Generation V was quite an enjoyable read, and I have already ordered the following books. While the book pushes the “reality bites” line pretty hard, it’s mostly humorous and spaced out well enough to not be overwhelming. The more imminent danger to the reader’s immersion is how much of a pure soul Fortitude has. Granted, most of the time it’s fun and entertaining to see more pragmatic minds react to him, but occasionally his shocked reactions are just too much and it becomes obnoxious. Fortunately, those moments tend to be short-lived, thanks to the witty banter between Suzume and Fortitude, Chivalry and Fortitude, or the perils of working a minimum wage job at a coffee shop. There’s plenty to help ease you back into the story, and Fortitude’s worry for the safety of those targeted by the vampire is understandable and infectious: there was a sense of dread that grew as the plot drives onwards and we see who the outsider vampire is preying on and why.
With those pain points out of the way, on to the things that made Generation V such a great read. First, the characterization was really good. The characters all felt distinct, unique, and like actual people, with a strong first impression as well as further depth. Suzume is probably the best example, being sexy and not afraid to flaunt it, mischievous and loving a good prank (or seven), but sensitive enough to back off on issues that really hurt. Further, there are some excellent instances of character development that made me leave bookmarks and take notes later, especially in Fortitude’s case. These moments arise out of the relationships between different characters, and drive the plot forwards. Essentially, there’s that perfect relationship between the world, the characters, and the plot where they are all coupled tightly, and developments to any one feel organic and drive additional organic developments, rather than feeling like an author decided that something has to happen.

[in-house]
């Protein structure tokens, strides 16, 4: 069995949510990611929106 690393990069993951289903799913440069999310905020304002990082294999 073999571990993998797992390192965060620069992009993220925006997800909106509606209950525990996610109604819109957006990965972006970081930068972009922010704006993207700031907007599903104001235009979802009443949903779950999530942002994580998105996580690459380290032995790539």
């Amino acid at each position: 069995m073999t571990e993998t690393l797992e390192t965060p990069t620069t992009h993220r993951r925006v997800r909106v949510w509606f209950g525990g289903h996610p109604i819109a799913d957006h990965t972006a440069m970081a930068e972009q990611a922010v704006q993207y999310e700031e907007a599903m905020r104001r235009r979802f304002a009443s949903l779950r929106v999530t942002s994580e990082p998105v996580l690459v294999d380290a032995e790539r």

As someone who reads a decent amount of urban fantasy, the mythos also felt fresh and unique. Fortitude’s introduction to his vampireness aside, his strained relationship with his vampire family and his refusal to engage with the supernatural world means the reader is right alongside him with learning about the supernatural world for the first time.
Cover Art Review: Not gonna lie, the title line on the side of the book and then the composition of the cover were one of the things that made me pull this one off the shelf and take a closer look. The use of the white – black – red palette is really efficient and evocative. It also reminds me of a bad joke about newspapers…